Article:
Anyway, as soon as they arrived in Carcar, the mestizos Sangleys, with their commerce and their connections to provincial officials in the city and to the first Filipino priests who were mostly mS (owing to their group’s access to higher education) — and their fair skin — soon took over the reins of government, agriculture and commerce, society, maybe even the cream of Carcar womanhood.

As a matter of fact, from the 1840s, as they slowly commingled with the native families, Roman Sarmiento, Domingo Gemperoso, Narciso Barcenilla, Andres Ximena Avila, and the Carcar-born mestizo Español Gregorio Silva alternated as gobernadorcillos with the local elites — until 1867-1896 and 1898-1940s, when they run Carcar entirely.

And as politics always go, rivalries were now built between mestizo Sangley personalities and, maybe, families. One other noteworthy observation. The abolished Parian’s old patron saint was St. John the Baptist but although the mestizos Sangleys arrived in quite a number in Carcar, there’s no evidence there ever was a soltitial ritual or tradition they ever initiated anywhere in the town or is still existing today.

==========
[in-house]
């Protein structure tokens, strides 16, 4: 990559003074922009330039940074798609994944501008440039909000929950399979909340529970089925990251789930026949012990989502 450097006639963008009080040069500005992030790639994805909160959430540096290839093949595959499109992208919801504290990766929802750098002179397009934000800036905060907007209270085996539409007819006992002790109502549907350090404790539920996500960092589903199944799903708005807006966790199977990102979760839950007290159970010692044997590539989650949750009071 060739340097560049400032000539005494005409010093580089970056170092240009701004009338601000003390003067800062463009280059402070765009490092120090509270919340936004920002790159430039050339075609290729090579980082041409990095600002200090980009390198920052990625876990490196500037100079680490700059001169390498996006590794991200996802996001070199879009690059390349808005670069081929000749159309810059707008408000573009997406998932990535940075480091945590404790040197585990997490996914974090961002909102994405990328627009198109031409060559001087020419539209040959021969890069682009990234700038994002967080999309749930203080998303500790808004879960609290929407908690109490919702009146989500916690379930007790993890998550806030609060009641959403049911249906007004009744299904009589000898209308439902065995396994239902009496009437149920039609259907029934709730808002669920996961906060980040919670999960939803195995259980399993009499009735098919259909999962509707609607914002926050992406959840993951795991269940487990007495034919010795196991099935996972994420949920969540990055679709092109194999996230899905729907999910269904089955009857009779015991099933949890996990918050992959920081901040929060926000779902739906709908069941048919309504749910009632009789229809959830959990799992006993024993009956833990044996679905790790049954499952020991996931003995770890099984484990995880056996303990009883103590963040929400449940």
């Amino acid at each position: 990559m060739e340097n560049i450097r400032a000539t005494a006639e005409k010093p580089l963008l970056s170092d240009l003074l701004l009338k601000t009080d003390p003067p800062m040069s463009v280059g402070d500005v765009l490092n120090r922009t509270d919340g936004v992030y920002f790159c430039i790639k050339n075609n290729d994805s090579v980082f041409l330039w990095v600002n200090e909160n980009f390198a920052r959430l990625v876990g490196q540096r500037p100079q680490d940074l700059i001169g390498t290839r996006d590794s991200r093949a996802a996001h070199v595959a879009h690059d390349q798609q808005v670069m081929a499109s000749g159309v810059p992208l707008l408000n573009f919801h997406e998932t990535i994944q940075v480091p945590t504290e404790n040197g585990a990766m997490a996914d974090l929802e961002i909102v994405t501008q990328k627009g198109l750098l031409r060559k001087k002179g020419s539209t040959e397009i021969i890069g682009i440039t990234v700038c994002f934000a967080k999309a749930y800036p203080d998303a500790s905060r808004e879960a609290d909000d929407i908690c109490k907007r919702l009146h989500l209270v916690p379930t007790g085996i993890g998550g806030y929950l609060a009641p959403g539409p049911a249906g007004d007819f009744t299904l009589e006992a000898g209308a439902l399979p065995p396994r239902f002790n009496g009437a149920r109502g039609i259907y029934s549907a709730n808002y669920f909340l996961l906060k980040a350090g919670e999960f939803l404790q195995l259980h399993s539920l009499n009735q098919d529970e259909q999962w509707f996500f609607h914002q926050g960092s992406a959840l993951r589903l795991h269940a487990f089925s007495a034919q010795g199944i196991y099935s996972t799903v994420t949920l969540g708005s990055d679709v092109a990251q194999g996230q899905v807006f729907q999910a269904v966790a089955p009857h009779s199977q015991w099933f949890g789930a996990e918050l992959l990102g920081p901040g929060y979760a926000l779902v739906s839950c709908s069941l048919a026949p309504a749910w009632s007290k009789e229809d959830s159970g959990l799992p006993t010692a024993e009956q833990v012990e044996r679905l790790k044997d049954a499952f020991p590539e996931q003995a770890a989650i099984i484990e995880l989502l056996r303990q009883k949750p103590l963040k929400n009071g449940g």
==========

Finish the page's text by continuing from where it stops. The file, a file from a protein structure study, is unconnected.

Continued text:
Scope. Since the parish books still intact in Carcar start only around 1800, we cannot claim with certainty that there were no mestizos Sangleys already in Carcar, from Parian, before that time.  It is indeed puzzling why it would take them two hundred years to discover the potential of the town. Even the records below are not water-tight. Since this is evidently taking us into the pre-Claveria era, there may be earlier records for some families that just have not been found yet due to the difficulty in sifting through the pre-Claveria names. The mS families that reached Carcar were Alcorcon, Alcudia, Aldocente, Alo, Avila, Barcenilla, Cui, Cuico,  Florido, Gantuangco, Garces, Gemperoso, Jaen, Medalle, Mercado, Navasquez, Noel, Nuñez, Rayla, Regis, Sagolili, Sarmiento, Solon, Urgello, Vasquez, Velez, Villarosa, Yap, and maybe some others.